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The day book. (Chicago, Ill.) 1911-1917, November 23, 1912, Image 1

Image and text provided by University of Illinois at Urbana-Champaign Library, Urbana, IL

Persistent link: http://chroniclingamerica.loc.gov/lccn/sn83045487/1912-11-23/ed-1/seq-1/

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MARY BOYLE O'REILLY TELLS ABOUT WOMEN
OF THE CANNERIES IN THIS rSSUE
THE DAY BOOK
500 SO. PEORIA ST.
398
TEL. MONROE 353
VOL.2,MU.!j Chicago, Saturday, Nov. 23, 1912 ONE CENT
DIVEKEEPER INDICTED ON PENITENTIARY
OFFENSE LET OFF WITH SMALL FINE
Where docs Louis' Weiss, dive
keeper and one of the kings of the
-South Side levee, get his peculiar
immunity from' the, la"v.?
Weiss was indicted by the Sep
tember grand jury forjiacboring
a girl under age for immoral pur
poses. On a very .slim excuse Wayman
contrived to, quash that indict
ment At this time Carl WaldrQn, at
torney for the Committee of Fif
teen, directly charged that Assistant-State's
Attorney Charles Bar
rett had asked him, to "let up on
Weiss" for "pplitiqal reasons'."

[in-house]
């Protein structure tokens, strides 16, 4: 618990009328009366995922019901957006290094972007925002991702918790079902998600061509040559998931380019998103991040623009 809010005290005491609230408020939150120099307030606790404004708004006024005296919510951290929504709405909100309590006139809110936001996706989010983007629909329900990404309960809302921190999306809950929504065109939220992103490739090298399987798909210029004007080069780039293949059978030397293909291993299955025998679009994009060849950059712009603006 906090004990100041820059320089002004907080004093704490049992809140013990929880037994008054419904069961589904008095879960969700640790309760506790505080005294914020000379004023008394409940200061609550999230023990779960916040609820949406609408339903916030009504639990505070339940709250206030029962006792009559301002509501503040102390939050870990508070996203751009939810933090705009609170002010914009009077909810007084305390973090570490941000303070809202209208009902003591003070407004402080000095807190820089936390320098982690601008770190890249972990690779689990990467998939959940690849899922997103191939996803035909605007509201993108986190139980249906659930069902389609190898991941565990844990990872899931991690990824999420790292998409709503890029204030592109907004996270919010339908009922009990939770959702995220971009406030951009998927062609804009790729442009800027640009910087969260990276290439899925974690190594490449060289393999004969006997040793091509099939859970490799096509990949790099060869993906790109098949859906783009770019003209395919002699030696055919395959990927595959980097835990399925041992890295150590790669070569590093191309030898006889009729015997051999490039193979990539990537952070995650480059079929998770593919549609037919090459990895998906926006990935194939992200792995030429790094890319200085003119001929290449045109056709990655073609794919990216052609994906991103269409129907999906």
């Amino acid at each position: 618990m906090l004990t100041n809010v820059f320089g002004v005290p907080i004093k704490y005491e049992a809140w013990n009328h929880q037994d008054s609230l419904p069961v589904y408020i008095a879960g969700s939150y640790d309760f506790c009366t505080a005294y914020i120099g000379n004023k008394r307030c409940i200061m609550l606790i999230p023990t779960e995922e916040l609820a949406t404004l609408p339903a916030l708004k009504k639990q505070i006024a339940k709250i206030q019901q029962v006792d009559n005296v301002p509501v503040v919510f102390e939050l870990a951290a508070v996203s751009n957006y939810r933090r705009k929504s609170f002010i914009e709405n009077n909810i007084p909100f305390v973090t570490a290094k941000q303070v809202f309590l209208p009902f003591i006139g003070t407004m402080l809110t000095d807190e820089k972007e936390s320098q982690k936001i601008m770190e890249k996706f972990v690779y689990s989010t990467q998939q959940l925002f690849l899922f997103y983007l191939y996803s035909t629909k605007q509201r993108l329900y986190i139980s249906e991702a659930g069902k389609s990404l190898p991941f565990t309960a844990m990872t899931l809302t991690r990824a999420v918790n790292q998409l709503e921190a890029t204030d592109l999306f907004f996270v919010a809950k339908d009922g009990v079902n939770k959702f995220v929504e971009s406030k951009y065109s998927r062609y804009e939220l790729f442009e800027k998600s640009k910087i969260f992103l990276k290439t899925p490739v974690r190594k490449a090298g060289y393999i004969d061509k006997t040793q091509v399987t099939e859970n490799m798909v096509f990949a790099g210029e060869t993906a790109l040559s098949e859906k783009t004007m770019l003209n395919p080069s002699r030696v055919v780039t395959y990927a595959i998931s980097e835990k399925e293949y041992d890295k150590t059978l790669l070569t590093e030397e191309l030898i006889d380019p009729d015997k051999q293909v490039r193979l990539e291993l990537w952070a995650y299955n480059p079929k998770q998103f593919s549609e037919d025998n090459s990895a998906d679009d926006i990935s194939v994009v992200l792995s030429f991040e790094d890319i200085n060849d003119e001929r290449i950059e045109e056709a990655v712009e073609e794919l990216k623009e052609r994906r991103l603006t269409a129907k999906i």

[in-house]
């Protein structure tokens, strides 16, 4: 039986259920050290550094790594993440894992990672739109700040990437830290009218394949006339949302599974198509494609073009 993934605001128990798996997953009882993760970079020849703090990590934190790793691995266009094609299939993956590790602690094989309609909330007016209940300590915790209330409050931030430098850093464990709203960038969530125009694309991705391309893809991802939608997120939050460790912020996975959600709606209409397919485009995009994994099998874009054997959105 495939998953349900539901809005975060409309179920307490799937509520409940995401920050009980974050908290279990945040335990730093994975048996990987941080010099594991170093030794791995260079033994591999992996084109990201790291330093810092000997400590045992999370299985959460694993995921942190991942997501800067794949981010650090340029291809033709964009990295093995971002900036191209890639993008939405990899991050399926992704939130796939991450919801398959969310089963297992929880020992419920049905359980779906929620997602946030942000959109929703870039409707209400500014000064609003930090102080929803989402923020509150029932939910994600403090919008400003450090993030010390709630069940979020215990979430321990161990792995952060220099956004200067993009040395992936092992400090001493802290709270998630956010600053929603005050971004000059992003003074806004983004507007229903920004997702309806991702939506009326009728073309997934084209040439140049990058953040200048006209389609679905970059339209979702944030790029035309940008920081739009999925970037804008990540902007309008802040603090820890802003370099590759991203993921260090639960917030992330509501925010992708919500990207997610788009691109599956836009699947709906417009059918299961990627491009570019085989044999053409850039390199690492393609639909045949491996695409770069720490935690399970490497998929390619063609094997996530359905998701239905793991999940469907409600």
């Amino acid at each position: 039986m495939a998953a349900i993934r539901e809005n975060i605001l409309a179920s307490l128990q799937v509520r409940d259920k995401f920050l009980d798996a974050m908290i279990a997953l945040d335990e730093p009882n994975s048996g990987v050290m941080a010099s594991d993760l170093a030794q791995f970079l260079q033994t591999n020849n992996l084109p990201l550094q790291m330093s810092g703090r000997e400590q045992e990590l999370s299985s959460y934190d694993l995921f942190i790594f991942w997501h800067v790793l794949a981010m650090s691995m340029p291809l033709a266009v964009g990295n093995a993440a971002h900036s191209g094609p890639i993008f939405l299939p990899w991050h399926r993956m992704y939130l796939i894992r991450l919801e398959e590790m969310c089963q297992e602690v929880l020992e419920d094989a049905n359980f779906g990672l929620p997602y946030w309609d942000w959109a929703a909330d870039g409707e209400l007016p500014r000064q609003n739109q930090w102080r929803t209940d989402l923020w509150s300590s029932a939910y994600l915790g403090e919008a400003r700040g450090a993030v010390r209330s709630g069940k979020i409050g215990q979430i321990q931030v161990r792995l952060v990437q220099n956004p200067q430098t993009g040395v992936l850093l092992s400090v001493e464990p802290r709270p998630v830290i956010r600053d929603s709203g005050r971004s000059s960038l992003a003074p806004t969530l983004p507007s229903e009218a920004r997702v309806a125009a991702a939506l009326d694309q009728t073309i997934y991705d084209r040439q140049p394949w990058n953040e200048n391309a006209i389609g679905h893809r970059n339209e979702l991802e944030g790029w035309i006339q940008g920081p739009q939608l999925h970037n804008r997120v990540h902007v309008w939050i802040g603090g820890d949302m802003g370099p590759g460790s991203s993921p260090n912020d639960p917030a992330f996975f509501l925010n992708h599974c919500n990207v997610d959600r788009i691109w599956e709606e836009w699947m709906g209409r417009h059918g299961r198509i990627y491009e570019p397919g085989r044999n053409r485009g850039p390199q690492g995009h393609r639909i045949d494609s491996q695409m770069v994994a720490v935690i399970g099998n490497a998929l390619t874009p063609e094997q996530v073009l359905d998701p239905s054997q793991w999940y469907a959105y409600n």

Thes political reasons, it was
said, were thaj: Louis Weiss, and
his uncle, Ed Weiss, had handed
pver the tenderjoin vote to
Charles' brother, George Barrett,
when George was running for the
nomination $or Superior judge.
There was a great cry ojr gro
test from the-people-against this
pjotecti6n of a divekeeper "
Wayman faithfully promised
to take up. Weiss' case with the
October grand jury.
' He did so, vand the October
grand jury also indigted Weiss,
without much hesitation or delib
eration. There were several counts in
the 'indictment voted against
Weiss by the October grand jury.
The chief one was for harbor
ing a1 girl under-age for immoral
purposes. This is a penitentiary
offense.
A minor one was for contribut
ing to the delinquency of a child.
This is -a mere misdemeanor, us
ually, punished by a fine".'
Weiss' case was called before
Judge Kefsten yesterday. Way
man's right boYer, Assistant
State's Attorney Claude F. Smith
appeared for the prosecutibn,
Instead of prosecuting Weiss
on the penitentiary charge, Smith
allowed-him td enter 'a plea of
guilty to the misdemeanor.
The result was that Weiss, one
of the mpst notorious characters
in the levee; wsallowed to get 3ff
with a $200 fine.
When asked to explain the ex
treme easiness with which Weiss
seems 'to get out of all Jus diffi
culties, "Wayman said:
"I jdon't know anything about
the case. My assistant, Claude
j Ft 'Sjnitfr, Ijds; been handling it.

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